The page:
Leave the putdowns in the Perl community, the Python world does not need them

Magnus Lycka lycka at carmen.se
Fri Sep 29 18:33:02 CEST 2006

rdsteph at mac.com wrote:
> Steve makes a good point. Fredrik is one of the most important
> contributors of Python code, tools, etc and as far as I am concerned,
> that is so important that it gives him the right to be cranky from tiem
> to time.

Since February last year I've had the opportunity to write most of
my code in Python, in a very cool company with lots of bright people.
When I asked why they started to use Python here, it turned out that
a course held by a certain Fredrik Lundh was something of a turning
point... It seems that made them see the light.

I'm very thankful for that!

(As I understood it, the reason for the Python course, was actually
that some third party product used Python. I'm pretty sure we don't
use that product any longer, but we certainly kept Python.)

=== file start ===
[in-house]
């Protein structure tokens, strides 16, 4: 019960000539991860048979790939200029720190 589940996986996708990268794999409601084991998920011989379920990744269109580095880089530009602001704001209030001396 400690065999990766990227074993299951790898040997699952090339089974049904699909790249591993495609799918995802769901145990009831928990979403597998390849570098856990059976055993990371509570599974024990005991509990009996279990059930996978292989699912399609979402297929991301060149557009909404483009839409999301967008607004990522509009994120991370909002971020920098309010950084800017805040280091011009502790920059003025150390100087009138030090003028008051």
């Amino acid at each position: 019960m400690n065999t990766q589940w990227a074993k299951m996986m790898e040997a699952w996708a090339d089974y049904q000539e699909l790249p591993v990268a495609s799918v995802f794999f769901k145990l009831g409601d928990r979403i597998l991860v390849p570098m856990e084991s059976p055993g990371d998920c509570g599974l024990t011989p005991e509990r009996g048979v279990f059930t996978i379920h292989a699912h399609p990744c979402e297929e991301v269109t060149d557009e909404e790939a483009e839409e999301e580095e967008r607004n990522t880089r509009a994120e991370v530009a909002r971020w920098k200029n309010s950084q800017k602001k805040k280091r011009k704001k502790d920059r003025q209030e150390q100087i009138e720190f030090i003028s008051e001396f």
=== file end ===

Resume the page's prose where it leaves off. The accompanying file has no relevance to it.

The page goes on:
Today, we actually hold Python courses ourselves, for customers from
all over the globe (mainly big airlines).

In my opinion, the most important aspect of contributors to a forum
like c.l.py is signal/noise ratio. I much prefer competent but rude
remarks to friendly ignorance which just wastes my time.

Calling someone stupid might not be the most pedagogic or diplomatic
approach when an ignorant person fails to realize his limitations,
but it's understandable. Being so stupid is also understandable.

It's easy for reasonably smart people to find (perceived) flaws in
the reasonings of others, but with age I've learned that I can usually
learn a lot from others even if I feel that I can crush their arguments. 
There is usually something more behind their resistance to my ideas,
and if I manage to figure out what the real problem is, I can often
avoid getting into trouble...

The best discussions are the ones that make me change my mind about
something. Then I've grown. That's difficult if I let my ego be in

I guess you either need to be involved some fairly big, real world
development project where APIs are used by many people outside the
project, or alternatively read (and understand) any serious book on
software engineering, to really realize that changing public APIs
*is* a major issue. If you use Python more as a toy, and just write
snippets, it's difficult to imagine the cost of small API changes
for the big organizations who use the same APIs.

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